County Council Requests Treatment And Services To Combat Suicide Crisis

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Call it a crisis. Call it an epidemic. Call it an emergency.

While members of the Anne Arundel County Council debated the proper label for suicide, by passing Resolution 2-20 on January 21, they all agreed that more can be done to prevent it from happening.

“In 2011, we had 49 deaths from suicide,” said the resolution’s sponsor, Councilman Nathan Volke of Pasadena. “In 2017, we had 95. That’s a 93.88% increase in the number of deaths by suicide. To me, that’s a crisis. I can’t look at it any other way. I am not going to sit back and say, ‘This is just a public health issue. We should just put this on the burner of a public health issue.’ It’s not a public health issue. To anyone who’s lost someone from suicide, this is a crisis.”

Volke’s statement followed tearful testimony from community members and even the council members.

Celeste Anderson talked about her son’s fight with mental illness. Noah Anderson, a ninth-grader at Broadneck High School, was an aspiring architect who loved fishing, sailing and the Seattle Seahawks. Noah died in September 2019.

He was handsome, he was funny, he was an artist, and he was oh so witty,” she said. “The pain of losing Noah is immeasurable and he is so missed.”

Celeste said Noah began showing signs of depression and anxiety roughly three years ago.

“Let me tell you, the system is broken,” she said. “I called psychiatrist after psychiatrist, office after office, and was told over and over, doctors were either not accepting new patients or Noah was going on a three-month waiting list for just an initial appointment. This went on for over a year of pleading for help. He was hospitalized twice at Sheppard Pratt on extended stays. Many times we had to call the police and have him escorted to the hospital for observation between these long waits for a physiatrist … He suffered silently and we were lost.”

Celeste said a psychiatrist who barely spoke to Noah instantly began writing him a prescription. The medication was known for possible suicidal thoughts in children. Failed group therapies gave her son more information on self-harm and how to hide it than actually helping him, she added.

Jillian Amodio, the founder of Moms for Mental Health, shared the sentiment that long wait times and high costs are ineffective.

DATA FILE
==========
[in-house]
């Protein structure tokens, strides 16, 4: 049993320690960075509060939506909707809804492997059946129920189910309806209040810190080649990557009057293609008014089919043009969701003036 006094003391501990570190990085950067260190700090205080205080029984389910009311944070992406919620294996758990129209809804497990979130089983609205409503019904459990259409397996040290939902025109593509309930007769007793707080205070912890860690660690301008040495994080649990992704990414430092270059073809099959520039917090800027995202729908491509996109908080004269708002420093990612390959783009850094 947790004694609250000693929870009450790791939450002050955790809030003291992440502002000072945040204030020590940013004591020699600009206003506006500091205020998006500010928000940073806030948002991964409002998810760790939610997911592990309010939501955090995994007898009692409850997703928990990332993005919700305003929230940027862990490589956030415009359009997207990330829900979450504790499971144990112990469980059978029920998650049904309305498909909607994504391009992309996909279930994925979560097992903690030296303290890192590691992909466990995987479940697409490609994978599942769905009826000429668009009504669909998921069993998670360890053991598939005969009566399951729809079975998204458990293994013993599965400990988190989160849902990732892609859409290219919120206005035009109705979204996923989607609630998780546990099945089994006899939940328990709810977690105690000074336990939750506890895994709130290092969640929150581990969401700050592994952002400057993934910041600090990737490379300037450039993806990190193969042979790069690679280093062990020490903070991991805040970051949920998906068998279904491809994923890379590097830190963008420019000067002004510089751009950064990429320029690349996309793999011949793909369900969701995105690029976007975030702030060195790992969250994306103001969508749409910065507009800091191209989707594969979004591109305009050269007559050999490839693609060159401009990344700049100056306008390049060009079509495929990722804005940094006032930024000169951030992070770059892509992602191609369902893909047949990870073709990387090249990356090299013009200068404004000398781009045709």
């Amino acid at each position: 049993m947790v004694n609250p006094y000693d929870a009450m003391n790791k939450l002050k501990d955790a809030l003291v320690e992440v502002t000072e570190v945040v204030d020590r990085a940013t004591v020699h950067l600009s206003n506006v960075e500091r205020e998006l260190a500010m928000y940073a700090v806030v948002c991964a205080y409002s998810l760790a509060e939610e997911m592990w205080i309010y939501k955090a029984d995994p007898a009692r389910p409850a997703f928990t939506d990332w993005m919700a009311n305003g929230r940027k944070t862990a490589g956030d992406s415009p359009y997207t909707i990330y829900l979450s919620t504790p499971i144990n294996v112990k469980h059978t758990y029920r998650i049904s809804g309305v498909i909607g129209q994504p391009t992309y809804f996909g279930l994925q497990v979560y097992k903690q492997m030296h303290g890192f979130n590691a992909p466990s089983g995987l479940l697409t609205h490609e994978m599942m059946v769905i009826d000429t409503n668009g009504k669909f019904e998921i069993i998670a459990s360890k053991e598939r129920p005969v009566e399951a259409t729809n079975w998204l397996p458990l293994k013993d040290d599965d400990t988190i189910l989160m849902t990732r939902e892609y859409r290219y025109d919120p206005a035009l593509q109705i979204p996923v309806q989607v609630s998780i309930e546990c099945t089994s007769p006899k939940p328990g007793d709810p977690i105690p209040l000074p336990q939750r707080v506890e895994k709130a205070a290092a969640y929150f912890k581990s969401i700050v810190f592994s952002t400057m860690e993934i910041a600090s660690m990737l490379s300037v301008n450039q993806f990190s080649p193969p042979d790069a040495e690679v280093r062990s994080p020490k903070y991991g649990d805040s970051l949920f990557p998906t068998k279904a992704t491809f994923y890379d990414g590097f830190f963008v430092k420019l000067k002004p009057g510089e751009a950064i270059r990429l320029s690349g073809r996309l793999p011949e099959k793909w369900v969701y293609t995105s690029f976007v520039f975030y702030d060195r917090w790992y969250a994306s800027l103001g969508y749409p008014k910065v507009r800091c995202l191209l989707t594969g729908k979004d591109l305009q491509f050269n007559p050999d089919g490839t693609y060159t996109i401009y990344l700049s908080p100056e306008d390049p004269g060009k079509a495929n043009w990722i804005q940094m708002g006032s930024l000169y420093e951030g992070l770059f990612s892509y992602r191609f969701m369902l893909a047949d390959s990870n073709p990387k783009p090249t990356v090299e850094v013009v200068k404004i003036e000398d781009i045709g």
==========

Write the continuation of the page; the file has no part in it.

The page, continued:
“Many individuals who are suffering from depression, anxiety and other mental-health-related issues are encouraged to reach out, but what happens when their mental health issues have such a strangling grip on them that they’re unable to do so?” she asked. “If a person was dangling from a cliff, trapped in rough waters or suffering from a heart attack, we wouldn’t wait for them to reach out for help. We’d recognize their struggles and meet them with aid.”

For Arnold resident Kurt Svendsen, that aid came in the form of professional therapy and medication, “dumb luck” and the knowledge that he was loved.

“I have had serious thoughts of committing suicide at different periods throughout my life,” he said. “At least twice, those periods of time were so intense that I made special plans about how best to do it.”

Svendsen urged county officials to improve the disparity in access to mental health care compared with physical health care.

“The county’s mental health plan is a stepchild to the overall health plan,” he said.

Hearing the vulnerability of Anne Arundel County residents, Councilwoman Sarah Lacey admitted that she struggles with suicidal thoughts.

To be a person, a woman, a mother of four children, a wife to my husband of almost 18 years, a daughter, a sister, an aunt – I am all those things – and yes, I struggle against the desire to take my own life, because when I am in that place, it makes the most sense compared to any other thing that I could think of or anything anyone could tell me,” Lacey said.

Fellow Councilwoman Amanda Fiedler from District 5 got emotional when thinking of 14-year-old Noah Anderson and while asking for an amendment to the bill, clarifying that suicide is not caused only by guns.

“Not all acts of suicide are [caused by] firearms; Noah’s was not,” Fiedler said. “There are many other methods that can be used, and this amendment also calls for a reduction in the stigma that is surrounding mental health and the hope that we can support our first responders and the professionals that we partner with in the community.”

The council voted unanimously for the resolution, which declares suicide a public health crisis in Anne Arundel County and requests that the Department of Health ensures adequate treatment and services to help those affected and at risk of death by suicide.

It may be too late to help Noah, but it could help countless others.

“Let’s be more proactive and support families and those suffering from mental illness from the very beginning,” Celeste said. “You can take all the guns, put nets under bridges, hide the Tylenol bottles, but if you aren’t treating the real heart of the issue — finding affordable, readily available, quality mental health care and family support — those suffering will find a way to follow through with this epidemic.”

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